The President of Good and Evil
reviewed by Federico Stafforini
May 2, 2004

George W. Bush is not only America’s president, but also its most prominent moralist. No other president in living memory has spoken so often about good and evil, right and wrong. […] But in what moral truths does the president believe? Considering how much the president says about ethics, it is surprising how little serious discussion there has been of the moral philosophy of George W. Bush.

Peter Singer, The President of Good and Evil (opening paragraph).

The President of Good and Evil is about ethics. It takes on the task of reconstructing George W. Bush’s moral philosophy from what he has said and done, and holds this moral philosophy to close scrutiny. Singer’s purpose is the critical assessment of the President’s ethical stance, which is shared by tens of millions of Americans in a wide range of subjects.

The book’s prominent feature is the comprehensive, rational analysis of the ethical defensibility of Bush’s position. The facts and issues raised might not be novel to the informed public, which is not to say that the book is not well documented. Singer covers a vast amount of information relevant to the ethical issues addressed; he is not concerned with journalistic novelty but with the case that can be made by using what has already been properly documented.

Singer’s writing and logic are clear and straightforward. He is also very careful to asses Bush’s position from a fair standpoint, generally centering his analysis on the best case that can be made for the President’s ethical view. Singer does not confront his own utilitarian position with it, except where Bush himself has taken a seemingly utilitarian stance. The book is about Bush’s moral philosophy, not Singer’s. Most of the time, Bush seems to appeal to commonly accepted principles such as Human Rights and Just War theory, and it is in the light of them that the author builds his argument. Singer is concerned with the consistency of Bush’s ethics and the honesty of his statements, or with how these compare to Bush’s own actions. In the case of the President’s frequent appeals to faith -religious or not- he dwells on the role of reason and argument in a Democracy, not questioning this faith itself but the role we should reasonably assign to it under a democratic decision making process.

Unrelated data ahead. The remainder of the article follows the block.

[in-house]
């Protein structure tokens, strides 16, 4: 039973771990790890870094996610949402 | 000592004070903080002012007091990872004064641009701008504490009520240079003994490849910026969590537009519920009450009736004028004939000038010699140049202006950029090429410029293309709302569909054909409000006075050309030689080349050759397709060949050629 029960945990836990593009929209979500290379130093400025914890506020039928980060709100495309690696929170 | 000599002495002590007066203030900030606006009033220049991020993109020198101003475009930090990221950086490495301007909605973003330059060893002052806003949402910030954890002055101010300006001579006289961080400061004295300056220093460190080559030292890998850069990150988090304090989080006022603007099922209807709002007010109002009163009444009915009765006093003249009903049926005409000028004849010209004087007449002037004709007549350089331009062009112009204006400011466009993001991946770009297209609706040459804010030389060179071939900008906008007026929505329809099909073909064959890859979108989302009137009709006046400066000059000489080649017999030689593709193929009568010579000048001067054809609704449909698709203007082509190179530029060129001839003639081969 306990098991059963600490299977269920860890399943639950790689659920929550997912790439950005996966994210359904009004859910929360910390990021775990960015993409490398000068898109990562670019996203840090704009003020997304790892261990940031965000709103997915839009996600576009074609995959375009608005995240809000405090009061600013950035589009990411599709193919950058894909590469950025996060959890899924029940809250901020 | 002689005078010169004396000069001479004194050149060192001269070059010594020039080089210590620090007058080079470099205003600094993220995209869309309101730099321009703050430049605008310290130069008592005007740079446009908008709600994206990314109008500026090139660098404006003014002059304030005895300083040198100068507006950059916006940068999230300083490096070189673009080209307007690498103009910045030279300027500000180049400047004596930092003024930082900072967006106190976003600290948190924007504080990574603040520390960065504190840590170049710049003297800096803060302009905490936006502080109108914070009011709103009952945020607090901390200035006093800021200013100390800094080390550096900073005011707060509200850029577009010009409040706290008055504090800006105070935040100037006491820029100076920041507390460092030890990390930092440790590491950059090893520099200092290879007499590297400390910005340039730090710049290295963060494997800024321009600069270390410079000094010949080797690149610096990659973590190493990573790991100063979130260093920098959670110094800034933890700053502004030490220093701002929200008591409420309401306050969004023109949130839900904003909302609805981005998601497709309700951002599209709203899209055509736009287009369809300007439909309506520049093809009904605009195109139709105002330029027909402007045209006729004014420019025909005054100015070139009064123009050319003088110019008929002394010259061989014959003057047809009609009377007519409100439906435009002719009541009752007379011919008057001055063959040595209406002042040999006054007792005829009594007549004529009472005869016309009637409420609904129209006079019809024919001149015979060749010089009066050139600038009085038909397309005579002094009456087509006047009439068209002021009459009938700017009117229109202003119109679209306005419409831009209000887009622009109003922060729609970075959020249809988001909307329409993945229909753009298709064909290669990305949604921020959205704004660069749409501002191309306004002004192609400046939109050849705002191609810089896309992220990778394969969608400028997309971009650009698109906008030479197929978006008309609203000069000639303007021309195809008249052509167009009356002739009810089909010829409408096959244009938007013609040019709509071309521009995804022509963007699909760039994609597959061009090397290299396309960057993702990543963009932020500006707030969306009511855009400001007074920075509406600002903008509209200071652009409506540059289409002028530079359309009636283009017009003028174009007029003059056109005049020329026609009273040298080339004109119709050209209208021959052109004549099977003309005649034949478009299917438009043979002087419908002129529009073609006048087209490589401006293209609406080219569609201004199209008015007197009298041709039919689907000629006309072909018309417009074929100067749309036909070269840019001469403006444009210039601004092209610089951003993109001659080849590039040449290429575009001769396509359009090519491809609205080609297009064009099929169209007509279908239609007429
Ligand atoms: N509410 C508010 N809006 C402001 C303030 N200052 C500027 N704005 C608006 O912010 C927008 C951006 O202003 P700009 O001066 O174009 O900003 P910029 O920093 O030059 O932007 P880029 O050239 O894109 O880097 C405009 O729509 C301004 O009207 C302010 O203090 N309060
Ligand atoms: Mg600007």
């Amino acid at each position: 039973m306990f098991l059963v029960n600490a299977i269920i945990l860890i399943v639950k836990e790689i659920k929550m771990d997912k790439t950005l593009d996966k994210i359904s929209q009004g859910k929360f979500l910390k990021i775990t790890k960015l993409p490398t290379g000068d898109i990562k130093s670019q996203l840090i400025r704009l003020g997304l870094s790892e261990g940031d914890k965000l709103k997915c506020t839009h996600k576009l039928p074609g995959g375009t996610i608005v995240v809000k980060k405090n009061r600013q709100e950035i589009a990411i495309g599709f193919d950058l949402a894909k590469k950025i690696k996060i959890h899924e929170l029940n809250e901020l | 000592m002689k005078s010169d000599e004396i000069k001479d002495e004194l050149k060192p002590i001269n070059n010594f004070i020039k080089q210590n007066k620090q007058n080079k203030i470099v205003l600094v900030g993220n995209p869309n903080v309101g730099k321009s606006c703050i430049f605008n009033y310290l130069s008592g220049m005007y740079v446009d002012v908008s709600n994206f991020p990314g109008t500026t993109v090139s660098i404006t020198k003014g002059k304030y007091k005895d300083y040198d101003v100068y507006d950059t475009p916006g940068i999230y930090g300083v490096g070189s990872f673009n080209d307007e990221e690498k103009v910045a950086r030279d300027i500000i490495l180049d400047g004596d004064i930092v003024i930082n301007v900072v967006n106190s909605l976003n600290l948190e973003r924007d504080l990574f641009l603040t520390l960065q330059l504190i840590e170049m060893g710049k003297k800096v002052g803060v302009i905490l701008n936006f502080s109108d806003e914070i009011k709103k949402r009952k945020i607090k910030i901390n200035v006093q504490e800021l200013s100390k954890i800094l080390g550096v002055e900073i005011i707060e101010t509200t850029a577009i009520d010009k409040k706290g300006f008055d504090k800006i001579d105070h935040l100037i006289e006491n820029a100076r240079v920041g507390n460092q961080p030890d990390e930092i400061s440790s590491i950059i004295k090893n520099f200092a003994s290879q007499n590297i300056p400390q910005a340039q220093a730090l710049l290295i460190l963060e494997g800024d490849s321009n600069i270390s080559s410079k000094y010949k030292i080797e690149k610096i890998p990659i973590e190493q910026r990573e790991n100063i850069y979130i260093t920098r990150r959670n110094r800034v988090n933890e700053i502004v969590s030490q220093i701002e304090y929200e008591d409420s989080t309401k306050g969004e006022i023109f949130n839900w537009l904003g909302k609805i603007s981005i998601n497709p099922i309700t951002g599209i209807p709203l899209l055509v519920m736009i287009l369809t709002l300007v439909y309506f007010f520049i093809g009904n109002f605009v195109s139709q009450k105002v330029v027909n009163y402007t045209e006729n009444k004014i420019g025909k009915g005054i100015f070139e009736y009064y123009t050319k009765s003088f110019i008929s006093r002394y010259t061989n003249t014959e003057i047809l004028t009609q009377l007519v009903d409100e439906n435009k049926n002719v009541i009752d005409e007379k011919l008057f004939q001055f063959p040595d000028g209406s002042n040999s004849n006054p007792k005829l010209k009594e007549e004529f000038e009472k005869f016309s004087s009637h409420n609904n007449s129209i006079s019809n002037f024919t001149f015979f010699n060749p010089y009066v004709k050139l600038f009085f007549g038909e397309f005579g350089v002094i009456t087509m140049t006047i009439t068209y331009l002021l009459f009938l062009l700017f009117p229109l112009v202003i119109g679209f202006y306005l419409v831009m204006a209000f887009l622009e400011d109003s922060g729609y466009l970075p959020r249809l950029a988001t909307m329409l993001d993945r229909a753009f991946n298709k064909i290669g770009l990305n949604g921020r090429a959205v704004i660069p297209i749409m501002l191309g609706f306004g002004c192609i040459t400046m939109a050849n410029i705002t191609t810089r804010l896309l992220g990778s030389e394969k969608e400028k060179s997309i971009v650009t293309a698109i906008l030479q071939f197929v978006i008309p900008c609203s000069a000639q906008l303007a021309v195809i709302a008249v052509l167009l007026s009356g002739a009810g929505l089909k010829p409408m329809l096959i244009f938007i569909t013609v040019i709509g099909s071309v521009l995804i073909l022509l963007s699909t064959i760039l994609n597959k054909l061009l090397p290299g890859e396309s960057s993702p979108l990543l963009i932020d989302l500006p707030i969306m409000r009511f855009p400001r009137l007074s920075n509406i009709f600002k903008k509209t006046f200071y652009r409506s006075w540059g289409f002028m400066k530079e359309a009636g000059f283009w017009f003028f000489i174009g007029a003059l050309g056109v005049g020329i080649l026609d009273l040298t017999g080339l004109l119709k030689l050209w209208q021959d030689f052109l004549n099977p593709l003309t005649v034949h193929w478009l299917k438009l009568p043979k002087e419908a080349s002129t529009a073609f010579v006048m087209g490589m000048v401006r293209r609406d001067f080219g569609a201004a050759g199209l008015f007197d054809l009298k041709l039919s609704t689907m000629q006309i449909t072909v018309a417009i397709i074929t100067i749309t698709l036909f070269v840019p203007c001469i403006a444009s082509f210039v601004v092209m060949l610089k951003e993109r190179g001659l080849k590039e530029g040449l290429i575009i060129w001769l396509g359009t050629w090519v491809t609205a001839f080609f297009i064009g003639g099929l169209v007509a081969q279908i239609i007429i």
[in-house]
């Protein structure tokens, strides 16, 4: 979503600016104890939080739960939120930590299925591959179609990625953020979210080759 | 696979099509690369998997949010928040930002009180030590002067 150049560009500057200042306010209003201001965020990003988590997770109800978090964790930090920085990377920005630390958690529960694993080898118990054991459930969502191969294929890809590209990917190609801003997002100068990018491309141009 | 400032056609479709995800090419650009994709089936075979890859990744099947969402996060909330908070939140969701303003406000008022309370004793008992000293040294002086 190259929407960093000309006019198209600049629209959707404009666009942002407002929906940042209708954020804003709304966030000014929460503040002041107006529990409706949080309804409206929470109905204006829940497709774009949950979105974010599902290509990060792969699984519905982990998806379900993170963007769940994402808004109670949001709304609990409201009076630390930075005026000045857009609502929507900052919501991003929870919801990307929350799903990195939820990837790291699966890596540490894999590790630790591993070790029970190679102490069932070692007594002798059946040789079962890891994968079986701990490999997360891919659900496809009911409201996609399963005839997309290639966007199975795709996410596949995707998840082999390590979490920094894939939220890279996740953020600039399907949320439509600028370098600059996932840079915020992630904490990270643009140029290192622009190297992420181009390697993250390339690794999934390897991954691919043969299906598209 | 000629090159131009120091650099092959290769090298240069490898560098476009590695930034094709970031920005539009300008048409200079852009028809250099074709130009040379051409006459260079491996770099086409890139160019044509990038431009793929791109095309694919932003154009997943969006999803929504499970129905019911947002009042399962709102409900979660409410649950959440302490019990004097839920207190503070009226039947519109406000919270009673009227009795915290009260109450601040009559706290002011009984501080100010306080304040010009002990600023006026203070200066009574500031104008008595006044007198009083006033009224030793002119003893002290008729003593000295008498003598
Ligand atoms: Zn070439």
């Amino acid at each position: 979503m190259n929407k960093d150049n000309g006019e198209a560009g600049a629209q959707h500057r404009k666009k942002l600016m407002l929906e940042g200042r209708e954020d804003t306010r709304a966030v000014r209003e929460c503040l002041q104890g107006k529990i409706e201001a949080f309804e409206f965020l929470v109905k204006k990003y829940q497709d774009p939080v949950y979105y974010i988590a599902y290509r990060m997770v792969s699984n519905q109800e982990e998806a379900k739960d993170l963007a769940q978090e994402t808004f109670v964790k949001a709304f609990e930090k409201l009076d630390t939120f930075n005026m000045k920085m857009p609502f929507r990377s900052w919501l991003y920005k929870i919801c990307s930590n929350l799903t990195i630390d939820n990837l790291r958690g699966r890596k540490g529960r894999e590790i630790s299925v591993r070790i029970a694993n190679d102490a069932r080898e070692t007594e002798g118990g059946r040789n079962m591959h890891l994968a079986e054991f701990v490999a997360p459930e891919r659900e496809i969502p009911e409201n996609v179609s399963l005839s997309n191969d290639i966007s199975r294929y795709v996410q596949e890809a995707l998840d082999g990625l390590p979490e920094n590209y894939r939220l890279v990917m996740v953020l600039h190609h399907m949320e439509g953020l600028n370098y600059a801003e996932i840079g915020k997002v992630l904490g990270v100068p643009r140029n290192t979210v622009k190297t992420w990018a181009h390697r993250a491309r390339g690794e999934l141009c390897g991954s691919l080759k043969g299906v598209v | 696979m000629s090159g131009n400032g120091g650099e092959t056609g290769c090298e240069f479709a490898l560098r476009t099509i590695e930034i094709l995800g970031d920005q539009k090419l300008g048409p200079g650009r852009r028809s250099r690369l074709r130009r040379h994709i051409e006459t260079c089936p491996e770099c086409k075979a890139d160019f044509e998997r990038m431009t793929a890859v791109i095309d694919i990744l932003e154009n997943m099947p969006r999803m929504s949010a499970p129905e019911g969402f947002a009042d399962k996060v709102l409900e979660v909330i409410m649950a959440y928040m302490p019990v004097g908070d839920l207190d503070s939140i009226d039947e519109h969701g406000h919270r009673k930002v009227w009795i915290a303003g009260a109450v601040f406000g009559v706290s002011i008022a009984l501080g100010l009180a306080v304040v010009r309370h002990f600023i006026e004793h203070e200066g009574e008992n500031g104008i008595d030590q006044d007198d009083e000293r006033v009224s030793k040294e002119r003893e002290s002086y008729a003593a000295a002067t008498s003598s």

It might not be a surprise that the author often finds Bush’s positions to be indefensible. The interest, however, lies not in the conclusion but in the comprehensive and well grounded argument that Singer makes, which is especially relevant because of the broad appeal of its premises and its rigorous logic.

Utilitarian Philosophers :: Peter Singer :: 'The President of Good and Evil', reviewed by Federico Stafforini